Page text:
Posted on 10 November 2013 by Daniel
Spacecraft doing great: GOCE at 133 km
Update from GOCE Operations Manager Christoph Steiger at ESOC Less than 10 hours before re-entry, we have just had another ground contact with GOCE at 15:37 CET using KSAT’s Svalbard station. The spacecraft is now at an altitude of just 133km, with the decay rate around 1.5 km per hour (and increasing quickly). The average drag level is well over 200 mN (milliNewton). The spacecraft is still doing great, with good attitude control. The Gradiometer has been switched off by us, as the accelerometers were saturated at these high drag levels. The scientific GPS receivers of GOCE keep working very well. Temperatures close to the front of the spacecraft keep increasing steadily: the central computer...
Posted on 10 November 2013 by Daniel
Sunday morning update from ESOC
ESA’s Christoph Steiger, the GOCE Spacecraft Operations Manager at ESOC, sent in this update earlier this morning. Less than 1 day before the predicted re-entry into the atmosphere, the spacecraft is still functioning well and we are proceeding with our standard spacecraft operations activities. GOCE is at roughly 147 km altitude this morning; the drop rate is greater than 1 km per hour and increasing. Drag levels are now too high to be measured by the accelerometers. Based on the results of our orbit determination, early this morning they are around 165 mN average drag. Temperatures of units and subsystems close to the front of the spacecraft keep increasing (by about 13...
Posted on 9 November 2013 by Daniel
Saturday GOCE status update from ESOC
This sent in just a couple hours ago by ESA’s GOCE Operations Manager Christoph Steiger, at ESOC. This morning GOCE was at an altitude of around 160 km. As expected, the drag levels have increased very much, with the average now around 90 mN (milliNewton). Despite the extreme environmental conditions, we had a problem-free acquisition of signals from the spacecraft this morning (meaning that the ground station found GOCE pretty much in the orbital position it was predicted to be). The attitude control of the spacecraft is performing very well. Data from the Gradiometer is now only usable for part of the orbit, when drag levels are below 80 mN and the...
Posted on 4 November 2013 by Daniel
GOCE at 192 km: Update from ESOC
This update sent in from GOCE Operations Manager Christoph Steiger at ESOC this morning. This morning, GOCE is at an altitude of roughly 192 km, with atmospheric drag levels at an average of 24 mN (milliNewton) and peaks up to 35 mN. The spacecraft is still fully functional with good attitude control. Our routine spacecraft monitoring and tracking activities are proceeding as planned. Today, GOCE is expected to drop by about 4 km. The atmospheric drag and the resulting altitude decay rate are going to increase significantly over the coming days, as GOCE gets lower and lower.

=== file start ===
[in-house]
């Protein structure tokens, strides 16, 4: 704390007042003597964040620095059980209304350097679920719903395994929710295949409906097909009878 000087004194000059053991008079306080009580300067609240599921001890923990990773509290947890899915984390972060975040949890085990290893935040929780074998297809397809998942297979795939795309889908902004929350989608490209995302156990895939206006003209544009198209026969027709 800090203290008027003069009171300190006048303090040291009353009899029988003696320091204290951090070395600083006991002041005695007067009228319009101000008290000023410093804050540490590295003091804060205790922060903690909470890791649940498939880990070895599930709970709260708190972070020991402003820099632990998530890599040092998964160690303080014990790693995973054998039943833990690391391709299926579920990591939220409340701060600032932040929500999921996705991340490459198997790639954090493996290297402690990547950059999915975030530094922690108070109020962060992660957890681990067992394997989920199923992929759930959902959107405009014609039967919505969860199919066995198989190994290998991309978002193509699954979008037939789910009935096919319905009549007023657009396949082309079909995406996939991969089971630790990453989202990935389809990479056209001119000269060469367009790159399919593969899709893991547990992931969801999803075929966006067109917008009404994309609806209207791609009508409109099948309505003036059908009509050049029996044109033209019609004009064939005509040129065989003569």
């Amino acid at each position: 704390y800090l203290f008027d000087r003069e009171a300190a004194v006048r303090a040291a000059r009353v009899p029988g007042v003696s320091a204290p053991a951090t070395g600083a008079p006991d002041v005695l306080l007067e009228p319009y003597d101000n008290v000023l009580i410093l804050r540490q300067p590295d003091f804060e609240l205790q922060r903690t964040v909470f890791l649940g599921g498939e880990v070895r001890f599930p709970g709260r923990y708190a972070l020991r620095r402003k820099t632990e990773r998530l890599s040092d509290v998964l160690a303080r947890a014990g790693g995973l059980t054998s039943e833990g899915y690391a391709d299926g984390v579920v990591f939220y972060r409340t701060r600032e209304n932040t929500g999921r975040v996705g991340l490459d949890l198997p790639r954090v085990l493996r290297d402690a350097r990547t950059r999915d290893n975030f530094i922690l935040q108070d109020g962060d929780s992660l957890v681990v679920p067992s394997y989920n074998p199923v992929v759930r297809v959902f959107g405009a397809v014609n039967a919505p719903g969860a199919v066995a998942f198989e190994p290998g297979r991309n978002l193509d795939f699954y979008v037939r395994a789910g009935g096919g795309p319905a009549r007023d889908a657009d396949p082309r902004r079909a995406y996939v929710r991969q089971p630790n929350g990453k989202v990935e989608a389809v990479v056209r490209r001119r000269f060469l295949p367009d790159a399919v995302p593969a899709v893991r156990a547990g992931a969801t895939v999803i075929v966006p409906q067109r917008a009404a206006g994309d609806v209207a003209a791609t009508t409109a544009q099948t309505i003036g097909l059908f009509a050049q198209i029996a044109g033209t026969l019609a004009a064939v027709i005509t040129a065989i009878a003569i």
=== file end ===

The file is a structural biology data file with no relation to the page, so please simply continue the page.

Posted on 31 October 2013 by Daniel
GOCE at 205km: Update from ESOC
This update provided by GOCE Operations Manager Christoph Steiger at ESOC. GOCE is now at an altitude of roughly 205 km, having lost about 19 km since depletion of fuel on 21 October. The atmospheric drag has increased substantially during the orbital decay, from an average of about 8 mN (milli Newton) to above 15 mN. The spacecraft behaviour is as expected, with the attitude control system continuing to work fine. We keep doing our routine spacecraft operations activities; no major problems have been encountered so far. The recent rise in solar activity has contributed to a noticeable increase in drag. Interesting days may lie ahead, as several coronal mass ejections (CMEs)...
Posted on 15 October 2013 by Daniel
GOCE fuel update
ESA’s Christoph Steiger, Spacecraft Operations Manager at ESOC, provides this update today on GOCE fuel consumption. Currently, the window for fuel depletion spans from now until 27 Oct. Our ‘best guess’ would be for early next week. Some insight on the technical matters behind this: the pressure in the system is going to drop below the minimum operating pressure of the ion propulsion engine (2.5 bar) this Friday, after which the engine might continue working for a few more days. Below 2.5 bar, the pressure everywhere in the system (high and low pressure section) will be the same, such that we can compare pressure measurements from various sensors, allowing us...